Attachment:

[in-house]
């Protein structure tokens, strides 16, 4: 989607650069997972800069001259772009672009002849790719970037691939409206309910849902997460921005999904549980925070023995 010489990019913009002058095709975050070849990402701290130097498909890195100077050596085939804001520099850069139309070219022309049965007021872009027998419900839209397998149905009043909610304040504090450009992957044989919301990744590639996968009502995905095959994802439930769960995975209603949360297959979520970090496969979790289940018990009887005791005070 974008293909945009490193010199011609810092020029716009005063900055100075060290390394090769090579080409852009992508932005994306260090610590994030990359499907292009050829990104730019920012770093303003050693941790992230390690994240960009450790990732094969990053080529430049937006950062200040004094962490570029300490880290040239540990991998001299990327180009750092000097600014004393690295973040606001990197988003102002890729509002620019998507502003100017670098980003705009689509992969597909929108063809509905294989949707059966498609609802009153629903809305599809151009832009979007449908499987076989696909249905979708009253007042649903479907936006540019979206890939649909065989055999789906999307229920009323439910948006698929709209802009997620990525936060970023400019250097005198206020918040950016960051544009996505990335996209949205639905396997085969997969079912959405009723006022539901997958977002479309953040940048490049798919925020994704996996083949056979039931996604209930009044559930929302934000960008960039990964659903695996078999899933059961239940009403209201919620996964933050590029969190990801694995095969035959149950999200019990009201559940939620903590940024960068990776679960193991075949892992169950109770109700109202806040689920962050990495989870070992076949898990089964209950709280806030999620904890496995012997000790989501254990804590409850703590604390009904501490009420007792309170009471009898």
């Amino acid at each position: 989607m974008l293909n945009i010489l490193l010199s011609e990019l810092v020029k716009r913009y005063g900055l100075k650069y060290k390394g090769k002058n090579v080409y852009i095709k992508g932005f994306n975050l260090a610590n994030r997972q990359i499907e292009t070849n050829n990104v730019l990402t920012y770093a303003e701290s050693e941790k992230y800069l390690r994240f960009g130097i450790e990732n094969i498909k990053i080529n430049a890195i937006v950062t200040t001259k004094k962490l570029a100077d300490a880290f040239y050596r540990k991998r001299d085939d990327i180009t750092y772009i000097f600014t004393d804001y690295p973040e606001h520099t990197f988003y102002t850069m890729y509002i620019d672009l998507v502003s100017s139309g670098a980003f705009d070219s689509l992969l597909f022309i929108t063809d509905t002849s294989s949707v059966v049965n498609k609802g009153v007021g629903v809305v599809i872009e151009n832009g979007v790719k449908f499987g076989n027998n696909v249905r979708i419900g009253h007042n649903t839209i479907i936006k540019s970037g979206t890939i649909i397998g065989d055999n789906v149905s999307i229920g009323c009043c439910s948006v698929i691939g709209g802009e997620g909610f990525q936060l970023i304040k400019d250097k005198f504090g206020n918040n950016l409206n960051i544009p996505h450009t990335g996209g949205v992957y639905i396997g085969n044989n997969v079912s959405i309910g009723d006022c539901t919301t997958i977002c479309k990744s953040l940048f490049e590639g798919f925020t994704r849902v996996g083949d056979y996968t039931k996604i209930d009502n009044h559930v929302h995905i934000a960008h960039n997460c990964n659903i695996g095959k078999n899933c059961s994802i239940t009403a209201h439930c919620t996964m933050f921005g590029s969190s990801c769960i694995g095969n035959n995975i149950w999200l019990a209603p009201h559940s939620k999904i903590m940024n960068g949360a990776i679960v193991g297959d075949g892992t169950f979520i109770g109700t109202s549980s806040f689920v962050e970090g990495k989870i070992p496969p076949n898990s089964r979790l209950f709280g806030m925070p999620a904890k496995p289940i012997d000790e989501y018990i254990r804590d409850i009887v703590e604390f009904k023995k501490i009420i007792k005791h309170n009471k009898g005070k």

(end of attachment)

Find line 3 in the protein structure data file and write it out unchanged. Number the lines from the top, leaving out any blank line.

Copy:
């Amino acid at each position: 989607m974008l293909n945009i010489l490193l010199s011609e990019l810092v020029k716009r913009y005063g900055l100075k650069y060290k390394g090769k002058n090579v080409y852009i095709k992508g932005f994306n975050l260090a610590n994030r997972q990359i499907e292009t070849n050829n990104v730019l990402t920012y770093a303003e701290s050693e941790k992230y800069l390690r994240f960009g130097i450790e990732n094969i498909k990053i080529n430049a890195i937006v950062t200040t001259k004094k962490l570029a100077d300490a880290f040239y050596r540990k991998r001299d085939d990327i180009t750092y772009i000097f600014t004393d804001y690295p973040e606001h520099t990197f988003y102002t850069m890729y509002i620019d672009l998507v502003s100017s139309g670098a980003f705009d070219s689509l992969l597909f022309i929108t063809d509905t002849s294989s949707v059966v049965n498609k609802g009153v007021g629903v809305v599809i872009e151009n832009g979007v790719k449908f499987g076989n027998n696909v249905r979708i419900g009253h007042n649903t839209i479907i936006k540019s970037g979206t890939i649909i397998g065989d055999n789906v149905s999307i229920g009323c009043c439910s948006v698929i691939g709209g802009e997620g909610f990525q936060l970023i304040k400019d250097k005198f504090g206020n918040n950016l409206n960051i544009p996505h450009t990335g996209g949205v992957y639905i396997g085969n044989n997969v079912s959405i309910g009723d006022c539901t919301t997958i977002c479309k990744s953040l940048f490049e590639g798919f925020t994704r849902v996996g083949d056979y996968t039931k996604i209930d009502n009044h559930v929302h995905i934000a960008h960039n997460c990964n659903i695996g095959k078999n899933c059961s994802i239940t009403a209201h439930c919620t996964m933050f921005g590029s969190s990801c769960i694995g095969n035959n995975i149950w999200l019990a209603p009201h559940s939620k999904i903590m940024n960068g949360a990776i679960v193991g297959d075949g892992t169950f979520i109770g109700t109202s549980s806040f689920v962050e970090g990495k989870i070992p496969p076949n898990s089964r979790l209950f709280g806030m925070p999620a904890k496995p289940i012997d000790e989501y018990i254990r804590d409850i009887v703590e604390f009904k023995k501490i009420i007792k005791h309170n009471k009898g005070k």